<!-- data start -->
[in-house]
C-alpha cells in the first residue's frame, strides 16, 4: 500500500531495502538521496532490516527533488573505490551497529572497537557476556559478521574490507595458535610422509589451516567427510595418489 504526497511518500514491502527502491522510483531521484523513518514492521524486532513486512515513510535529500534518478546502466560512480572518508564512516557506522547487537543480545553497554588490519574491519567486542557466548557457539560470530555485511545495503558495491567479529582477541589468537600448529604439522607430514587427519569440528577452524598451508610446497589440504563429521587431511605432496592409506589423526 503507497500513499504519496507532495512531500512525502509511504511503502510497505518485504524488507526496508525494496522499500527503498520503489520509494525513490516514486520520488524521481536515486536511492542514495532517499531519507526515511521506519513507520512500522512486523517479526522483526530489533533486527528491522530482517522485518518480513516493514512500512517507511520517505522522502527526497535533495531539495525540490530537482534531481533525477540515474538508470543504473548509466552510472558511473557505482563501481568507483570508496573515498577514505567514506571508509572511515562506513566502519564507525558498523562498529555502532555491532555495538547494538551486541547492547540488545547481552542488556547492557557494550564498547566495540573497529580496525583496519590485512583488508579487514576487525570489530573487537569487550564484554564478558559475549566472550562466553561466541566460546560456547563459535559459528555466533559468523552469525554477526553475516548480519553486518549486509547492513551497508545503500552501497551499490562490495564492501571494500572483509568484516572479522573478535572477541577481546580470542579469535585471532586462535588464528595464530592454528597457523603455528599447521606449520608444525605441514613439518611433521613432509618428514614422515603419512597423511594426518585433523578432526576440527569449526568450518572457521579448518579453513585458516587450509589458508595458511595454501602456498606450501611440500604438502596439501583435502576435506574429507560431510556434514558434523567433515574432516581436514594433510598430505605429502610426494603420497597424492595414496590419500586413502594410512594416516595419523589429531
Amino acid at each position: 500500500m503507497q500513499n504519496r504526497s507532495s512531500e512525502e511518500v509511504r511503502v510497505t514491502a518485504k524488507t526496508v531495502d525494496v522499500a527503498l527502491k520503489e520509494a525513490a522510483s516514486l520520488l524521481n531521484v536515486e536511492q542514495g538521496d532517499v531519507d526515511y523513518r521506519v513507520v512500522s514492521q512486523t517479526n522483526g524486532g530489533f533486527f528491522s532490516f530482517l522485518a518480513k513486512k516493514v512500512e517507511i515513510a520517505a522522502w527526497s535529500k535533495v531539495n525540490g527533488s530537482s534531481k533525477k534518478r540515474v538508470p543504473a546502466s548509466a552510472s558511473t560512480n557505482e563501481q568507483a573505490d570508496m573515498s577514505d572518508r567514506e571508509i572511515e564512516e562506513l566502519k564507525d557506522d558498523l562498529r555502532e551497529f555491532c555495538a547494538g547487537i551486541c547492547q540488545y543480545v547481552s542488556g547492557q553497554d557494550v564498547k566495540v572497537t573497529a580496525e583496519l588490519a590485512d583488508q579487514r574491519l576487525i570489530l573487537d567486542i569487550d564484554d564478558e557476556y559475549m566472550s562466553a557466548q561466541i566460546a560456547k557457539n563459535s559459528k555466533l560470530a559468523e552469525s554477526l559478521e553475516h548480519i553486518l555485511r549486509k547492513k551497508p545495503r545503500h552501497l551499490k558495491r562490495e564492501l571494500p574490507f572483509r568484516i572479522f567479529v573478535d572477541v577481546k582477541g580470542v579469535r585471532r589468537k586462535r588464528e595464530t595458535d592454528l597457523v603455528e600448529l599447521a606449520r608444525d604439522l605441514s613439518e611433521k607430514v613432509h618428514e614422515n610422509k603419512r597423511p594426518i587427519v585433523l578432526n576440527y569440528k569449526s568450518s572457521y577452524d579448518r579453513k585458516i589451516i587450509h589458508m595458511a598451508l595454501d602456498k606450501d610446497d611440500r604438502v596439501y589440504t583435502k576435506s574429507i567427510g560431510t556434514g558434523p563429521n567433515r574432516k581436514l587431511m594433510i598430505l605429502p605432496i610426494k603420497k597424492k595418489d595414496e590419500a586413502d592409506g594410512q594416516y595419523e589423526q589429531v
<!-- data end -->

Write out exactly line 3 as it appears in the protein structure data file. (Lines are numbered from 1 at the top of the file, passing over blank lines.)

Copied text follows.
Amino acid at each position: 500500500m503507497q500513499n504519496r504526497s507532495s512531500e512525502e511518500v509511504r511503502v510497505t514491502a518485504k524488507t526496508v531495502d525494496v522499500a527503498l527502491k520503489e520509494a525513490a522510483s516514486l520520488l524521481n531521484v536515486e536511492q542514495g538521496d532517499v531519507d526515511y523513518r521506519v513507520v512500522s514492521q512486523t517479526n522483526g524486532g530489533f533486527f528491522s532490516f530482517l522485518a518480513k513486512k516493514v512500512e517507511i515513510a520517505a522522502w527526497s535529500k535533495v531539495n525540490g527533488s530537482s534531481k533525477k534518478r540515474v538508470p543504473a546502466s548509466a552510472s558511473t560512480n557505482e563501481q568507483a573505490d570508496m573515498s577514505d572518508r567514506e571508509i572511515e564512516e562506513l566502519k564507525d557506522d558498523l562498529r555502532e551497529f555491532c555495538a547494538g547487537i551486541c547492547q540488545y543480545v547481552s542488556g547492557q553497554d557494550v564498547k566495540v572497537t573497529a580496525e583496519l588490519a590485512d583488508q579487514r574491519l576487525i570489530l573487537d567486542i569487550d564484554d564478558e557476556y559475549m566472550s562466553a557466548q561466541i566460546a560456547k557457539n563459535s559459528k555466533l560470530a559468523e552469525s554477526l559478521e553475516h548480519i553486518l555485511r549486509k547492513k551497508p545495503r545503500h552501497l551499490k558495491r562490495e564492501l571494500p574490507f572483509r568484516i572479522f567479529v573478535d572477541v577481546k582477541g580470542v579469535r585471532r589468537k586462535r588464528e595464530t595458535d592454528l597457523v603455528e600448529l599447521a606449520r608444525d604439522l605441514s613439518e611433521k607430514v613432509h618428514e614422515n610422509k603419512r597423511p594426518i587427519v585433523l578432526n576440527y569440528k569449526s568450518s572457521y577452524d579448518r579453513k585458516i589451516i587450509h589458508m595458511a598451508l595454501d602456498k606450501d610446497d611440500r604438502v596439501y589440504t583435502k576435506s574429507i567427510g560431510t556434514g558434523p563429521n567433515r574432516k581436514l587431511m594433510i598430505l605429502p605432496i610426494k603420497k597424492k595418489d595414496e590419500a586413502d592409506g594410512q594416516y595419523e589423526q589429531v